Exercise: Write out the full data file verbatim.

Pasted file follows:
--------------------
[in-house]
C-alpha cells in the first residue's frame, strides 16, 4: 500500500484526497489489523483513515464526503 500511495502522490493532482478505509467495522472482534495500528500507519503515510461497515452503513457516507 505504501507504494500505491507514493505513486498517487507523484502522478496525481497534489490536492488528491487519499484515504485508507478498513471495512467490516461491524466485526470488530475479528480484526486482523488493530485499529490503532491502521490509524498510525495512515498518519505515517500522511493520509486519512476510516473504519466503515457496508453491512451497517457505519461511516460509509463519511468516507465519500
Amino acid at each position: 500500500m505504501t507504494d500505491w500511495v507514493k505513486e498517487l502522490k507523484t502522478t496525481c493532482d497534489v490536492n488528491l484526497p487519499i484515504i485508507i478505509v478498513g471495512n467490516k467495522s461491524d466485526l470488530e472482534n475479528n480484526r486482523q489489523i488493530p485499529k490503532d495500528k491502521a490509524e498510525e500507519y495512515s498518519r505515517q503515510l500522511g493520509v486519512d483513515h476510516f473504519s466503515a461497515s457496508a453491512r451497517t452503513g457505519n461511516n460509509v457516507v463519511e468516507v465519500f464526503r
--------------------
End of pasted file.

[in-house]
C-alpha cells in the first residue's frame, strides 16, 4: 500500500484526497489489523483513515464526503 500511495502522490493532482478505509467495522472482534495500528500507519503515510461497515452503513457516507 505504501507504494500505491507514493505513486498517487507523484502522478496525481497534489490536492488528491487519499484515504485508507478498513471495512467490516461491524466485526470488530475479528480484526486482523488493530485499529490503532491502521490509524498510525495512515498518519505515517500522511493520509486519512476510516473504519466503515457496508453491512451497517457505519461511516460509509463519511468516507465519500
Amino acid at each position: 500500500m505504501t507504494d500505491w500511495v507514493k505513486e498517487l502522490k507523484t502522478t496525481c493532482d497534489v490536492n488528491l484526497p487519499i484515504i485508507i478505509v478498513g471495512n467490516k467495522s461491524d466485526l470488530e472482534n475479528n480484526r486482523q489489523i488493530p485499529k490503532d495500528k491502521a490509524e498510525e500507519y495512515s498518519r505515517q503515510l500522511g493520509v486519512d483513515h476510516f473504519s466503515a461497515s457496508a453491512r451497517t452503513g457505519n461511516n460509509v457516507v463519511e468516507v465519500f464526503r